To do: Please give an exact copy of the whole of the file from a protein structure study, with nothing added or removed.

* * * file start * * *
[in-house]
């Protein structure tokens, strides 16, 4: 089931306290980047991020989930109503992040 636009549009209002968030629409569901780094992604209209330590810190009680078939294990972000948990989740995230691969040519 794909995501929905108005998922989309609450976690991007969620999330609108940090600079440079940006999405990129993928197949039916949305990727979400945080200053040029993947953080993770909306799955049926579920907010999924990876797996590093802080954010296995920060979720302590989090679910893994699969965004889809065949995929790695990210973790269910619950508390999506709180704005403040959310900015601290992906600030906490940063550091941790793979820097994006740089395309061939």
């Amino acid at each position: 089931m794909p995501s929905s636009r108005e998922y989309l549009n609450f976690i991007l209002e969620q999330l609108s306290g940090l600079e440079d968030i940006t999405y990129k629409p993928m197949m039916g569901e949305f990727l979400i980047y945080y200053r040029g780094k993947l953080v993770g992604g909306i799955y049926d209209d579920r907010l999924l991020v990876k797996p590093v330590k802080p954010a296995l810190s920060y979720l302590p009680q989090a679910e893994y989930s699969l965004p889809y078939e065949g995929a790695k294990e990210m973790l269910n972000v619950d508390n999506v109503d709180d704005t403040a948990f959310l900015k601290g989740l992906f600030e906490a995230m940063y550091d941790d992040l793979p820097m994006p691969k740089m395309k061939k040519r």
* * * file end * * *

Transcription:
[in-house]
């Protein structure tokens, strides 16, 4: 089931306290980047991020989930109503992040 636009549009209002968030629409569901780094992604209209330590810190009680078939294990972000948990989740995230691969040519 794909995501929905108005998922989309609450976690991007969620999330609108940090600079440079940006999405990129993928197949039916949305990727979400945080200053040029993947953080993770909306799955049926579920907010999924990876797996590093802080954010296995920060979720302590989090679910893994699969965004889809065949995929790695990210973790269910619950508390999506709180704005403040959310900015601290992906600030906490940063550091941790793979820097994006740089395309061939």
């Amino acid at each position: 089931m794909p995501s929905s636009r108005e998922y989309l549009n609450f976690i991007l209002e969620q999330l609108s306290g940090l600079e440079d968030i940006t999405y990129k629409p993928m197949m039916g569901e949305f990727l979400i980047y945080y200053r040029g780094k993947l953080v993770g992604g909306i799955y049926d209209d579920r907010l999924l991020v990876k797996p590093v330590k802080p954010a296995l810190s920060y979720l302590p009680q989090a679910e893994y989930s699969l965004p889809y078939e065949g995929a790695k294990e990210m973790l269910n972000v619950d508390n999506v109503d709180d704005t403040a948990f959310l900015k601290g989740l992906f600030e906490a995230m940063y550091d941790d992040l793979p820097m994006p691969k740089m395309k061939k040519r």